Now, I have been a follower of the legendary UCLA basketball coach, John Wooden, for almost as long as I have been a follower of John Wesley. In preparing his basketball players and students for life, John Wooden created what has become known as his “Pyramid for Success.” On paper, it is more of a triangle but it consists of a number of thoughts and maxims that encapsulate John Wooden’s concept of success.

One of those maxims which I feel applies in this case is “failing to prepare is preparing to fail” and I think that it applies in this case. And in thinking about Coach Wooden and his UCLA basketball program, I couldn’t help but remember something Richard “Digger” Phelps did prior to the UCLA – Notre Dame game where the Irish defeated the Bruins and ended the UCLA 88-game winning streak on January 19, 1974. During one of the practices prior to that game, Coach Phelps, in having the team anticipate victory, had the players practice cutting down the nets so that they would know how to do it right. And when that victory did occur, the team was ready for the celebration.  (And as a quick aside to the matter, Coach Phelps is a local boy from Beacon.)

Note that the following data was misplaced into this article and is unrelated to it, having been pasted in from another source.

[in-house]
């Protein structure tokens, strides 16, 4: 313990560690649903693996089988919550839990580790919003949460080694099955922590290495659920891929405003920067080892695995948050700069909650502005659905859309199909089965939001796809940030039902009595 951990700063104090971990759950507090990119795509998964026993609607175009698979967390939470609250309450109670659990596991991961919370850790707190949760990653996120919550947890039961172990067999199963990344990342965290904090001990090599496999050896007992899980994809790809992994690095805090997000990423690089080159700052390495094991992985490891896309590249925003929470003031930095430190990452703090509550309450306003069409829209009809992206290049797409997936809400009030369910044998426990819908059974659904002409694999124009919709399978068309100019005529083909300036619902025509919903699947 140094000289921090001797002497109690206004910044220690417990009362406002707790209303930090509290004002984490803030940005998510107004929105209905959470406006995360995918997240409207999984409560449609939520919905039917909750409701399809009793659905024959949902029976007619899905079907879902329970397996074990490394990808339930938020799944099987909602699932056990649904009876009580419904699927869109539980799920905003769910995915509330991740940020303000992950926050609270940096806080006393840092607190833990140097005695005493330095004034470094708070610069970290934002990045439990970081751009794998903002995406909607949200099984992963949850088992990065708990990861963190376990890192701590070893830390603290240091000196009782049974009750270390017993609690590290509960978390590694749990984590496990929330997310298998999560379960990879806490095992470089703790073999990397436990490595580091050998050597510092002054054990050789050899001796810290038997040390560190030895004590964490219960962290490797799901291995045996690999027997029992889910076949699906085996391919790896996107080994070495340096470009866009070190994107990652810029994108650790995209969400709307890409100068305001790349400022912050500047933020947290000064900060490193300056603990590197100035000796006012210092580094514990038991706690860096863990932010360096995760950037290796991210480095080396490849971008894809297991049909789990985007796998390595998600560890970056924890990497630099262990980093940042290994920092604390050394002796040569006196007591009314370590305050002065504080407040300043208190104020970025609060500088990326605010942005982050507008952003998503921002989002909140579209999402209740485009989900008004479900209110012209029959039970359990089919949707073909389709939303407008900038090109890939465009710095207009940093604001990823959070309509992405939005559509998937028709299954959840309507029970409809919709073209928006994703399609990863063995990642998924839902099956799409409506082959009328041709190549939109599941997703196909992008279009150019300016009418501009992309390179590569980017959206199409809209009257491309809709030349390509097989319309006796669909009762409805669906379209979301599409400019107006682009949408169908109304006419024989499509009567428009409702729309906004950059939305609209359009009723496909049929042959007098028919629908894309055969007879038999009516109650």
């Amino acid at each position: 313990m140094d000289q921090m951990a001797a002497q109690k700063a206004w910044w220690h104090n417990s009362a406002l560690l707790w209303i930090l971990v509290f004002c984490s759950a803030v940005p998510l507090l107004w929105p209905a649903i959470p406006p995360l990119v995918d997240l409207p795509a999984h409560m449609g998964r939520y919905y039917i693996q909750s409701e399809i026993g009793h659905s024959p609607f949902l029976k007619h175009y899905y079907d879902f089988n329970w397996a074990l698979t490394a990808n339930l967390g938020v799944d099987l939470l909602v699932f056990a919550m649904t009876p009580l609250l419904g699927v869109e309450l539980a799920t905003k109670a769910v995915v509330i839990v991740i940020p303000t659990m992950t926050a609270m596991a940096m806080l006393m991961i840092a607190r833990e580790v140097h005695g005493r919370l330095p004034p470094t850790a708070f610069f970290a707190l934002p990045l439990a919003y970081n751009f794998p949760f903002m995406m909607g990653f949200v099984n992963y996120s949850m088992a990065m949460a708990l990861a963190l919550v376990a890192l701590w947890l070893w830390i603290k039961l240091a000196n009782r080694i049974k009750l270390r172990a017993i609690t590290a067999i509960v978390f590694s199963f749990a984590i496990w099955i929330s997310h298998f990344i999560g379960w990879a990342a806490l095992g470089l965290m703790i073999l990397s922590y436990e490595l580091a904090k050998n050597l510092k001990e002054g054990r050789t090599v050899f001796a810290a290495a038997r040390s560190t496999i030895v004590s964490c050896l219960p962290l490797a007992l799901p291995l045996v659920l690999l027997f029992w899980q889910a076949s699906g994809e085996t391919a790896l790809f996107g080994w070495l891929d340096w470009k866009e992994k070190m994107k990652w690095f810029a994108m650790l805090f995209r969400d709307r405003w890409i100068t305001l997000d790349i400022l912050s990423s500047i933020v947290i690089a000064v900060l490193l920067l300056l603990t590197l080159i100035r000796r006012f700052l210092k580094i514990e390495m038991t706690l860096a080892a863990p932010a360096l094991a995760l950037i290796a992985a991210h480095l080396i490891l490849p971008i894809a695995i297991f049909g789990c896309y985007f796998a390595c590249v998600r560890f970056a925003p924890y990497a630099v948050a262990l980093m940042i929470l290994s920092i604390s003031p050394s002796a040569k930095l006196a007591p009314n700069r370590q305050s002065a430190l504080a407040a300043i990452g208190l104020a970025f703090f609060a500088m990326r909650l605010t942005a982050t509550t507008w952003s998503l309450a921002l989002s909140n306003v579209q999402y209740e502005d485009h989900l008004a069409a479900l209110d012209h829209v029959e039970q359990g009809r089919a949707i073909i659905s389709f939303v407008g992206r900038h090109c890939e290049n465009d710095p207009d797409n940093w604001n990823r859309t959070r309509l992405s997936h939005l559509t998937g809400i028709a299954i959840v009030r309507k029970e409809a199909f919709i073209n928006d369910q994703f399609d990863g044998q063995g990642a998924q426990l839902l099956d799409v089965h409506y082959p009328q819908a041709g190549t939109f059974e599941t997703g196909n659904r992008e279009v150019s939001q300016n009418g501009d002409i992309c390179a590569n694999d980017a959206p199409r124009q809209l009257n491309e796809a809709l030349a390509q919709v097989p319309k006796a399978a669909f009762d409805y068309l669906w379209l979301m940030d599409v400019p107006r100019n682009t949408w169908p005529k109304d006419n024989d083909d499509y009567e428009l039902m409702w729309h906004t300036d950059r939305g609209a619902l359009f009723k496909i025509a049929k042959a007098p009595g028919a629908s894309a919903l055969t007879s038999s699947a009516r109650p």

Another maxim that came to mind was “be quick but don’t hurry.” If one observed a UCLA basketball practice run by John Wooden, one observed practices run at speeds matching and exceeding game conditions. If mistakes were going to be made, they were going to be made in practice when they could be corrected and not during the game. And more than one player noted that it made the game seem easier.

The instructions that the Israelites were given regarding the eating of the meal were not given for their comfort but, rather, to prepare them for God’s quick and miraculous delivery. The Israelites had to be quick but not hurry when the time for the Passover came to be.

Now, I am not today nor have I ever advocated any sort of “End Times” theology. It has always amazed me that many of those who do espouse the idea that 1) they are going to Heaven and you are not and 2) there is nothing that anyone can do about it.